End of a rugby era
THE only All Black captain to lead New Zealand to Rugby World Cup glory is getting behind Eden Park’s new look.
David Kirk says lifting the William Webb Ellis Trophy in Eden Park’s south stand in front of thousands of fans is a moment he’ll never forget.
“I felt a combination of joy, relief and satisfaction in holding up the Rugby World Cup in 1987,” he says.
“We knew we were good enough to win and to have achieved our goal was immensely satisfying.”
While the former halfback will be sad to see the stand go, he says it’s time to move on.
“It’s hard not to be nostalgic for the stand and especially the changing rooms because they carry so many great memories,” says Mr Kirk.
“But I’m also realistic about what needs to be done.
“The stand is ageing and all stadia need to be developed over time, so I think it is definitely the right thing to do.”
Mr Kirk, who is now chief executive of Fairfax Media, owners of this newspaper, says the new-look Eden Park will be an important asset, both for the world cup and beyond.
“New Zealand needs at least one larger stadium and Auckland is the right place for it.
“Having Eden Park in the middle of a residential area has its problems, not least parking, but with good public transport that is manageable.”
Eden Park Redevelopment Board chief executive Adam Feeley says he hopes the new stand will provide the spot where another All Black captain can hold the world cup aloft in 2011.
“To be honest a lot of people look at the park and don’t have that emotional attachment because they’re not Aucklanders, or for other reasons.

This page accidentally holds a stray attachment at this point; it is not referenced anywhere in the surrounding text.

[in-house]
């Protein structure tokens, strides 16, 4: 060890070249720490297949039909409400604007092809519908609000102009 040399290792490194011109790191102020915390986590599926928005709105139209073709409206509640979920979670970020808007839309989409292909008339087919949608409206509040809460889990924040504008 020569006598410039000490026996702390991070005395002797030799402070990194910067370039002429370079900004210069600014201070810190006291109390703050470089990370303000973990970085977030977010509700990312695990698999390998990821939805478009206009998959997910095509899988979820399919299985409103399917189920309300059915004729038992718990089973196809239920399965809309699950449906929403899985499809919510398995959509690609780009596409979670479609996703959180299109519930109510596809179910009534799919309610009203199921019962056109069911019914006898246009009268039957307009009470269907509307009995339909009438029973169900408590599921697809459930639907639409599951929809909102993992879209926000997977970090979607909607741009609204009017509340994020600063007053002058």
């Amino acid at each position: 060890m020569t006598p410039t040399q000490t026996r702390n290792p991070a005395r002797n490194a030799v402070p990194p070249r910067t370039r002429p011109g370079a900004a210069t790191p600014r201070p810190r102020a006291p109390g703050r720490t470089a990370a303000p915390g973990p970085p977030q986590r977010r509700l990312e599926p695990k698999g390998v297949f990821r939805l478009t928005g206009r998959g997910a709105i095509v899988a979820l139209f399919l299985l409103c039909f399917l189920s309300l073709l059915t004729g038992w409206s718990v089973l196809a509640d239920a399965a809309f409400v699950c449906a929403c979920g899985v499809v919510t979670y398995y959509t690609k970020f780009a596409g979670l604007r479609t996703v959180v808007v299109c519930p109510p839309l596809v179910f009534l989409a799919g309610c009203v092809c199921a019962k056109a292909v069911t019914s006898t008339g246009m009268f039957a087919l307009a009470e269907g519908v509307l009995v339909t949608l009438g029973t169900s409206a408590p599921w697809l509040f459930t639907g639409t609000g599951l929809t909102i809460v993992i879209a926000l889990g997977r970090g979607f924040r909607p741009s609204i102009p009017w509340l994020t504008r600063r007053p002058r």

“But at the same time you look at that patch where David Kirk stood, and it’s the only time we picked up the world cup.
“It’s one bit of the park that’s actually disappearing. It makes you think a bit more about how the new park could lay claim to the same thing.”
Mr Feeley says the All Blacks winning the final test at the ground was a great way to say goodbye to the stand.
“There was a brief presentation up on the screen with images of the old ground at the end of the game and I think people realised it’s definitely happening now. Even the Aussies would have to admit it would have been harsh to end the era with a loss.”
Demolition of the stand officially starts tomorrow, with all seats and memorabilia already removed.
The new 21,500-seat stand is due to be completed by the end of 2010.
The Auckland rugby team will play several Air New Zealand Cup home games at the park, with temporary lights and media facilities in front of the south stand building site.
“We’ve got to make it work and life has to go on around construction,” Mr Feeley says.
Lone victory: Former All Black captain David Kirk, pictured holding the Rugby World Cup in Eden Park’s south stand, is sad to see the stand go, but thinks it’s time for an upgrade.
Something old: Demolition begins tomorrow on Eden Park’s south stand.